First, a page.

I could never be a space weather forecaster. The aurora is just too unpredictable. Scientists at NOAA’s Space Weather Prediction Center work tirelessly examining solar images and spacecraft data and then lay it all on the line with a written forecast. I and many others receive those multiple updated forecasts in our email boxes several times a day .
Sometimes they nail it, and a solar blast delivers an aurora on or near the predicted time. Other times the crew misses the mark — the aurora appears, but it’s much weaker (or stronger!) than expected. Or nothing happens at all. I admire and appreciate their efforts. They have to deal with a capricious star and frankly, not enough information. The rest of us only have clouds to worry about.
Early Saturday evening (April 9), the forecast showed nothing special. There was only the possibility of “activity” — nothing on the storm-level — from 10 p.m. to 1 a.m. Under a moonless sky that would mean a modest glow very low in the northern sky visible northern North Dakota, Minnesota, Wisconsin, Michigan and possibly other states. But the moon was both high and bright Saturday night, so it would have easily washed out the meager light.
Instead, a G3 or strong storm arrived in its place with aurora easily visible in moonlight after the sky cleared around midnight from my location in Duluth, Minnesota. Even though wisps of high clouds smeared the view, it was still a good aurora with lovely crenulated arcs and lots of movement. I found a field with a nice view but getting there meant punching through foot-deep snow with every step. After stomping down a 1-foot-wide hole to stand in, it was time to enjoy the show.
I returned home to post an alert but couldn’t resist another look after moonset around 4 a.m. to see the lights in a dark sky. Much better! So was the snow. The top crust had set in the deepening cold (24°) and was now as firm as concrete and completely walkable. Such are the small joys of the late-night aurora seeker.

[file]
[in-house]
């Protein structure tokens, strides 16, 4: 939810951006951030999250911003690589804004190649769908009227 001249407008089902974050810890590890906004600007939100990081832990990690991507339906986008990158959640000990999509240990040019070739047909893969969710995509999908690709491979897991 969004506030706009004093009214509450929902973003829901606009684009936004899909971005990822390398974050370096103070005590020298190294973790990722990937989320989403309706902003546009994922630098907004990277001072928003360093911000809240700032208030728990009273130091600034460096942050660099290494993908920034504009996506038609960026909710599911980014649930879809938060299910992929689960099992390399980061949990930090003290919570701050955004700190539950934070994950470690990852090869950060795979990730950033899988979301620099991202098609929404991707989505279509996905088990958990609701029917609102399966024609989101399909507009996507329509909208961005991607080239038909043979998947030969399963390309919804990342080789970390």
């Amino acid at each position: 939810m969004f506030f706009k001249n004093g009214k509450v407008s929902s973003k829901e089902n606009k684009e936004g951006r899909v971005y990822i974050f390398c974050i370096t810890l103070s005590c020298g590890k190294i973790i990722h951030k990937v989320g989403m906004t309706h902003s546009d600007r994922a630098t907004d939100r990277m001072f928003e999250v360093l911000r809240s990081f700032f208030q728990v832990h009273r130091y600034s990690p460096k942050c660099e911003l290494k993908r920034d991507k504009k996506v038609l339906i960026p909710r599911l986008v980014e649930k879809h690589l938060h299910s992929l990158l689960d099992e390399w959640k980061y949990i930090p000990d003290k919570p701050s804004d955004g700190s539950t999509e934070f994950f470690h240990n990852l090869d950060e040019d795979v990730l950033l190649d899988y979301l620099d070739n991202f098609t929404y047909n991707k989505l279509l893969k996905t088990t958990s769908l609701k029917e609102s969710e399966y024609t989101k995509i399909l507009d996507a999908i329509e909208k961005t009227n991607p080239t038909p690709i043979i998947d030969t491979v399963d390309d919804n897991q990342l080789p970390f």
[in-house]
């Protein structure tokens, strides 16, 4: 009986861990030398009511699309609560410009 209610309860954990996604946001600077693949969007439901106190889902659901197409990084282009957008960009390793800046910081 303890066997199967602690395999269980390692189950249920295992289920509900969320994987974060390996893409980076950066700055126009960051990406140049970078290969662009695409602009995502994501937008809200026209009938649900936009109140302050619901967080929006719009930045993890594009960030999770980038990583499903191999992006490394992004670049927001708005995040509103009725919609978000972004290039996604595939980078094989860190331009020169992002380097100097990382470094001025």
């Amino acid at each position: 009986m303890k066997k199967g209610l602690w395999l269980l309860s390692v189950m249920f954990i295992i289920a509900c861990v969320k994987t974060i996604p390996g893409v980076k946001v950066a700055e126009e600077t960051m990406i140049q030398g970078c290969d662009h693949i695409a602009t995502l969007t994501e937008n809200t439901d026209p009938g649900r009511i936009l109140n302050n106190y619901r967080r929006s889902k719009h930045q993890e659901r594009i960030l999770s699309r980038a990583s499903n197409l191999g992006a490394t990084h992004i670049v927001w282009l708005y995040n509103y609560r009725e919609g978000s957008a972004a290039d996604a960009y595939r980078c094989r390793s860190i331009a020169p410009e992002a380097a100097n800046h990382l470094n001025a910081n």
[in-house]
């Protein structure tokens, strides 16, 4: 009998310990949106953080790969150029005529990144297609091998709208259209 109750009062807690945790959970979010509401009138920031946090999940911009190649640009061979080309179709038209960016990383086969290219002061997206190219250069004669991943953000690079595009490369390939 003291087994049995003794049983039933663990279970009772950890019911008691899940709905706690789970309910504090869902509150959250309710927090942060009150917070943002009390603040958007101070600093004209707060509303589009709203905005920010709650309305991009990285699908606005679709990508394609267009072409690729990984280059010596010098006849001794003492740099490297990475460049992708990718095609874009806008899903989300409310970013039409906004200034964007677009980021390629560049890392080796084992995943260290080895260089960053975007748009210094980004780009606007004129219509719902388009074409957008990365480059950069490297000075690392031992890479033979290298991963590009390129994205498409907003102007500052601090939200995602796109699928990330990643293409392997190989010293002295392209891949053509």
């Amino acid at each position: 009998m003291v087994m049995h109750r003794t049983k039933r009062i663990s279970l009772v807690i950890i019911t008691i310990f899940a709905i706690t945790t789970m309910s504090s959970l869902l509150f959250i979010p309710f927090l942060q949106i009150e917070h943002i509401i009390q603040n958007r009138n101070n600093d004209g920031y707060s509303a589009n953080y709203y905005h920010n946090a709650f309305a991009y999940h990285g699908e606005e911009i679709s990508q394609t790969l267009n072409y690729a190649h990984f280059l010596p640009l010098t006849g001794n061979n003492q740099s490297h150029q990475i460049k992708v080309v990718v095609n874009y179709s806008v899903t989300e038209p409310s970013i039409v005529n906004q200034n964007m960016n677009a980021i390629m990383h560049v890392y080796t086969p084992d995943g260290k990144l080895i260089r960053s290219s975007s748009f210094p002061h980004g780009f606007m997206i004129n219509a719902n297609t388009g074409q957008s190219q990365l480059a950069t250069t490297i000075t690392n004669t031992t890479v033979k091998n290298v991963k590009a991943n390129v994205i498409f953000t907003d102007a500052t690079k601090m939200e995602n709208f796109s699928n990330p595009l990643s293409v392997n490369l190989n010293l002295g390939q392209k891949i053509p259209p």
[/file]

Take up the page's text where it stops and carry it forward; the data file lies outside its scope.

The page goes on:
It sounds cliche, but no two auroras are alike. There are always similarities, but the pace, evolution, form and color vary each time. Not quite knowing what to expect means it’s hard to walk away. Who knows what might be next? Of course, I’m paying the price (a small one) for my lack of sleep, a mild headache I’ll remedy with a nap.
The cause of Sunday morning’s storm appears to be a coronal mass ejection that arrived on April 8 with little effect … initially. There’s speculation that strong magnetic fields flowing in its wake connected with Earth’s own magnetic field a day or so after arrival and sparked the sudden, strong display.
Right now, things have quieted down with minor storming (G1) in the offing for Sunday afternoon followed by quiet conditions Sunday night (April 10) when it’s dark over the U.S. and Canada. The moon continues towards full making any upcoming auroras tricky or impossible to see until April 19, when we enter the next evening moon-free period.
Never worry too much about the hour or the temperature. It’s all about being outside.
“Astro” Bob King is a freelance writer for the Duluth News Tribune.